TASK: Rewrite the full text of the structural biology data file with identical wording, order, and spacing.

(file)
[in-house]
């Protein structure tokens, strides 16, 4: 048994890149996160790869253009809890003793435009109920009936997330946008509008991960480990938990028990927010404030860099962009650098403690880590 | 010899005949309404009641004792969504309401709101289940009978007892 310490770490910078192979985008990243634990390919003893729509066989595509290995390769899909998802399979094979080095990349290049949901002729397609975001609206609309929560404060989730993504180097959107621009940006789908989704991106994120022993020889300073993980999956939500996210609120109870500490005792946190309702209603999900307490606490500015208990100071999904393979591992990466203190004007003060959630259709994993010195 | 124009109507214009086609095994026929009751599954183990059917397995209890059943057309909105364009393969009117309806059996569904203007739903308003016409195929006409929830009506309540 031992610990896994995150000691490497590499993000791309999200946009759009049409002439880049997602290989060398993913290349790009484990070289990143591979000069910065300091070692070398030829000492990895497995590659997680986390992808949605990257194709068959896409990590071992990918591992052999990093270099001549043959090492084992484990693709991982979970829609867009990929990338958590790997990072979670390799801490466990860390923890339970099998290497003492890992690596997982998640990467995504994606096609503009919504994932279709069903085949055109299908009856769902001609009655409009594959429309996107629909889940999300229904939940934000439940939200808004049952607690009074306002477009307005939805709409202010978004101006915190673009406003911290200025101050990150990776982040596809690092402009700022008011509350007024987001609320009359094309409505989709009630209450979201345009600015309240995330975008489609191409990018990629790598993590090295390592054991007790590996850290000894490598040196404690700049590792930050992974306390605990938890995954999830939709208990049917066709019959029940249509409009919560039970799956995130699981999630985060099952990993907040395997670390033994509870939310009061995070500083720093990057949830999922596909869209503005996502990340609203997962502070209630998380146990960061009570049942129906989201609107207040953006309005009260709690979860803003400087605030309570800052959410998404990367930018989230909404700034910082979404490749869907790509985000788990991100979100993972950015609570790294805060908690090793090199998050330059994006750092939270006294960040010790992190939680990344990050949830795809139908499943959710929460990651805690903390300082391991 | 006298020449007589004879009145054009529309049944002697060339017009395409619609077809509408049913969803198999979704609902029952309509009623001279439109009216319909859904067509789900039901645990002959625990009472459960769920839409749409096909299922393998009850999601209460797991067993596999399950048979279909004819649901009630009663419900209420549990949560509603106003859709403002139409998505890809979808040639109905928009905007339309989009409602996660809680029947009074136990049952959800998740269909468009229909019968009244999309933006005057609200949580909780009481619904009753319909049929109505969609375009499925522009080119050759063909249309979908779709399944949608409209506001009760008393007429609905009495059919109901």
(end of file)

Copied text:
[in-house]
């Protein structure tokens, strides 16, 4: 048994890149996160790869253009809890003793435009109920009936997330946008509008991960480990938990028990927010404030860099962009650098403690880590 | 010899005949309404009641004792969504309401709101289940009978007892 310490770490910078192979985008990243634990390919003893729509066989595509290995390769899909998802399979094979080095990349290049949901002729397609975001609206609309929560404060989730993504180097959107621009940006789908989704991106994120022993020889300073993980999956939500996210609120109870500490005792946190309702209603999900307490606490500015208990100071999904393979591992990466203190004007003060959630259709994993010195 | 124009109507214009086609095994026929009751599954183990059917397995209890059943057309909105364009393969009117309806059996569904203007739903308003016409195929006409929830009506309540 031992610990896994995150000691490497590499993000791309999200946009759009049409002439880049997602290989060398993913290349790009484990070289990143591979000069910065300091070692070398030829000492990895497995590659997680986390992808949605990257194709068959896409990590071992990918591992052999990093270099001549043959090492084992484990693709991982979970829609867009990929990338958590790997990072979670390799801490466990860390923890339970099998290497003492890992690596997982998640990467995504994606096609503009919504994932279709069903085949055109299908009856769902001609009655409009594959429309996107629909889940999300229904939940934000439940939200808004049952607690009074306002477009307005939805709409202010978004101006915190673009406003911290200025101050990150990776982040596809690092402009700022008011509350007024987001609320009359094309409505989709009630209450979201345009600015309240995330975008489609191409990018990629790598993590090295390592054991007790590996850290000894490598040196404690700049590792930050992974306390605990938890995954999830939709208990049917066709019959029940249509409009919560039970799956995130699981999630985060099952990993907040395997670390033994509870939310009061995070500083720093990057949830999922596909869209503005996502990340609203997962502070209630998380146990960061009570049942129906989201609107207040953006309005009260709690979860803003400087605030309570800052959410998404990367930018989230909404700034910082979404490749869907790509985000788990991100979100993972950015609570790294805060908690090793090199998050330059994006750092939270006294960040010790992190939680990344990050949830795809139908499943959710929460990651805690903390300082391991 | 006298020449007589004879009145054009529309049944002697060339017009395409619609077809509408049913969803198999979704609902029952309509009623001279439109009216319909859904067509789900039901645990002959625990009472459960769920839409749409096909299922393998009850999601209460797991067993596999399950048979279909004819649901009630009663419900209420549990949560509603106003859709403002139409998505890809979808040639109905928009905007339309989009409602996660809680029947009074136990049952959800998740269909468009229909019968009244999309933006005057609200949580909780009481619904009753319909049929109505969609375009499925522009080119050759063909249309979908779709399944949608409209506001009760008393007429609905009495059919109901």